Visualize Particulate Matter


Fine particles—such as pollen, dust, ash and pollutants—are constantly whirling through the air we breathe. But which particles are harmful, and in what concentrations? Government agencies responsible for safeguarding the health of humans and the environment must set emission standards and other regulations based on what they know about the properties of fine particles and how these particles disperse through the air.

A still of the RENCI developed Visualize Particulate Matter (VPM) software tool in action demonstrating the behavior of pollutants in a visual framework

Although our understanding of particulate matter has greatly increased over the past decades, models that more accurately reflect the complex behavior of fine particles would help us better predict whether emissions from a particular source or event are likely to accumulate to harmful levels. With funding from NASA, researchers at the UNC Institute for the Environment are using satellite and ground-based data to improve models of particulate matter dispersion and to inform air quality regulation decisions.

RENCI teamed with scientists from the Institute for the Environment to deploy a visual framework for analyzing particulate matter models and data. The framework enables researchers to visualize the complex chemistry, microphysics and atmospheric transport processes of particulate matter as a composite animation—a significant improvement over previous tools that only allowed researchers to analyze one pollutant at a time.

Modeling the behavior of populations of fine particles requires highly complex computations. For example, models must account for airflow complicated by urban geography: Narrow streets lined with skyscrapers and other buildings prevent air currents from moving uniformly across the cityscape and cause updrafts and downdrafts. RENCI’s visualization tool allows users to interactively track the pathways of plumes of particulate matter across geographic areas while examining how their properties change as they disperse outward from power plant stacks and other emission sources.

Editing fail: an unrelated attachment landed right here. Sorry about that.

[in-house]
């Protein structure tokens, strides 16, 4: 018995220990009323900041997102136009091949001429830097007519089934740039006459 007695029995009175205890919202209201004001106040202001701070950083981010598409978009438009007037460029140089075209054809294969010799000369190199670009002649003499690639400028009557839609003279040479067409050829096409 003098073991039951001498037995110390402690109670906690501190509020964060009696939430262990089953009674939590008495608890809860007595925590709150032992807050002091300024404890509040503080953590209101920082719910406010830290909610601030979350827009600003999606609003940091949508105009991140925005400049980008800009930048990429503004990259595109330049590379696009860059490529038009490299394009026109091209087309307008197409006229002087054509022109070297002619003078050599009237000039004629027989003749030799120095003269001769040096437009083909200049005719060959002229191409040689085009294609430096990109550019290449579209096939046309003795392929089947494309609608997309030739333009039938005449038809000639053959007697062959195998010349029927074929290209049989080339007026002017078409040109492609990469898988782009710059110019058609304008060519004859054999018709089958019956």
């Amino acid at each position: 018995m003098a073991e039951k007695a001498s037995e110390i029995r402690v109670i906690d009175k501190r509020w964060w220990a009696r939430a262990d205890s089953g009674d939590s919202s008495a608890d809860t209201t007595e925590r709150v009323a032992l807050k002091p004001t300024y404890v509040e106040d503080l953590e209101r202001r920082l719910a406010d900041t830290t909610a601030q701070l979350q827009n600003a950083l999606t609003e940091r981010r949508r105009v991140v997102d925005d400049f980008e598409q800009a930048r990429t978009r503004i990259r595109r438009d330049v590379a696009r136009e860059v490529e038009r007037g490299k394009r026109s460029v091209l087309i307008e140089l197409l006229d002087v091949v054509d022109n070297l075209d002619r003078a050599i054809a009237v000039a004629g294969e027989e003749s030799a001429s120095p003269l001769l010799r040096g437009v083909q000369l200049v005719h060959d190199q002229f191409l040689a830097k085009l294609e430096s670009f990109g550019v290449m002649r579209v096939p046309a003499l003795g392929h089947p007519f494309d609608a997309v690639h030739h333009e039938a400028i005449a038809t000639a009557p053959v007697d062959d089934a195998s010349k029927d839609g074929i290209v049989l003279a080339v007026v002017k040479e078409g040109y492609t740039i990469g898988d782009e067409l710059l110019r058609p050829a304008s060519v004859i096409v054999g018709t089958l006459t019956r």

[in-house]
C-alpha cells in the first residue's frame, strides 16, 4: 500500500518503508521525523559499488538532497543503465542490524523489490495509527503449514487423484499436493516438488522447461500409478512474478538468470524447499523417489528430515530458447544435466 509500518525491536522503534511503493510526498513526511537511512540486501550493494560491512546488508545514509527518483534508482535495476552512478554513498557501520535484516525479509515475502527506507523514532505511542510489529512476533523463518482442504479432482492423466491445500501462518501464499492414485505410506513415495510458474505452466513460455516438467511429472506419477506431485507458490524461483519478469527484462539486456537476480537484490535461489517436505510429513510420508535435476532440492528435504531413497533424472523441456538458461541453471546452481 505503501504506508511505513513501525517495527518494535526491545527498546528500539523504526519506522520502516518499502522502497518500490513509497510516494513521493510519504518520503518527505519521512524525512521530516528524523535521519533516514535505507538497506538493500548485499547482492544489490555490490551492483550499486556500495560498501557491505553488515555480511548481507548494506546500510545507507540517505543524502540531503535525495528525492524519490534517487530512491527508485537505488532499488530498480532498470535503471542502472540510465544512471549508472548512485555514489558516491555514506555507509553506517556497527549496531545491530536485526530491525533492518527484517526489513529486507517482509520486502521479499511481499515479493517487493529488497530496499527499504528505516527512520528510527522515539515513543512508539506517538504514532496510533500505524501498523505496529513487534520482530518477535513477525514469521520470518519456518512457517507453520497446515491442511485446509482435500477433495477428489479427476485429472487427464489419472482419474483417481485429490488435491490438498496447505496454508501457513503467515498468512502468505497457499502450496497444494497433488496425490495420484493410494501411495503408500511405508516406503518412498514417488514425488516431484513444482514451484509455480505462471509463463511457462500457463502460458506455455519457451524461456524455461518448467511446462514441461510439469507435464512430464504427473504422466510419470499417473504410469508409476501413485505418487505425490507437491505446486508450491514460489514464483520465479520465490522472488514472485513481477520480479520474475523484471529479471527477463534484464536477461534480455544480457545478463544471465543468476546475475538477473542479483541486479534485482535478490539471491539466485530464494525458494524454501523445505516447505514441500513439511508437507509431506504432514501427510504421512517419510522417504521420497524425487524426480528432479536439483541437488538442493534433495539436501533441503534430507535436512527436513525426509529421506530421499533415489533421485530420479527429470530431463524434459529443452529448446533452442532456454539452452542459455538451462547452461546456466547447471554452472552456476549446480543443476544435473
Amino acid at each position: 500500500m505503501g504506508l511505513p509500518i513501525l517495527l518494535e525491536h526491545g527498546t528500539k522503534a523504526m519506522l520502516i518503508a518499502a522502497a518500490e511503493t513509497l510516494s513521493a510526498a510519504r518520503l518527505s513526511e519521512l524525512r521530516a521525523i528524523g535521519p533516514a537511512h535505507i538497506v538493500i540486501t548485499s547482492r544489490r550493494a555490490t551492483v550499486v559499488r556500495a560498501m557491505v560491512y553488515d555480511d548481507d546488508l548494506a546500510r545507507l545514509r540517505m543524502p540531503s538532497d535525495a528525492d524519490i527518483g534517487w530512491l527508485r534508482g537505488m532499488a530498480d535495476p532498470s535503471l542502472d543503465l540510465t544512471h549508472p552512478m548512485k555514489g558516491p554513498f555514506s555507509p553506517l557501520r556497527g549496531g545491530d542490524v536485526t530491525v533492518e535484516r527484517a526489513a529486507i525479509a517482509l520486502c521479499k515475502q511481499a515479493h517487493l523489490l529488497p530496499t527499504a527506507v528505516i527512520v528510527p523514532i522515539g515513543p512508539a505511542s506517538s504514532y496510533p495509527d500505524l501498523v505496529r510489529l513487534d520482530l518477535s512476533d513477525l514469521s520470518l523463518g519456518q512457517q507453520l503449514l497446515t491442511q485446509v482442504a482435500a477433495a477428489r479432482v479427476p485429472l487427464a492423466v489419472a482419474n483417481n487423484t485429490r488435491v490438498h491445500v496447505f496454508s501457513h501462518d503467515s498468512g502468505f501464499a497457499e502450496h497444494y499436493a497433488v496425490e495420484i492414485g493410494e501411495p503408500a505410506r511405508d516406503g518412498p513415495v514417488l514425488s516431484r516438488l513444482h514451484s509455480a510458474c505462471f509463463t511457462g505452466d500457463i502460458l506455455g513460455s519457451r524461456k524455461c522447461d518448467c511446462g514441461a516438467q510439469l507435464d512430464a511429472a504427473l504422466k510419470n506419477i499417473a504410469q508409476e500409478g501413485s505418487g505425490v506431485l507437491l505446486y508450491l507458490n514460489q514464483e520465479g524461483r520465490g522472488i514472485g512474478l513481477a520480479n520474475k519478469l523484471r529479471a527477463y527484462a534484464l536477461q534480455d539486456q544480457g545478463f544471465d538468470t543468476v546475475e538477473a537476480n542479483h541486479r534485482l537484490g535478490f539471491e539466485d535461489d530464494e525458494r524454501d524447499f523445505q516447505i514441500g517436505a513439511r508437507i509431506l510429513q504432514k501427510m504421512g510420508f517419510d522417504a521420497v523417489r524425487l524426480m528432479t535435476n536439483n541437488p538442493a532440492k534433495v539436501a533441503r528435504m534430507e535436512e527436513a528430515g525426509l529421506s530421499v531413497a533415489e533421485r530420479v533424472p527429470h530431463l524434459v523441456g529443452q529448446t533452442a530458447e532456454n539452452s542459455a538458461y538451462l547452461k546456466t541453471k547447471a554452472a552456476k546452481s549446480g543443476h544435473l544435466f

Researchers import data from computer models into the visualization tool to “see” how the properties of multidimensional pollutant particles—their number, surface area and concentration, for example—change over time. In addition, the tool allows users to overlay actual data from field instruments over model visualizations, enabling researchers to evaluate the accuracy of their models.

Project Team

David Borland


Institute for the Environment at UNC Chapel Hill


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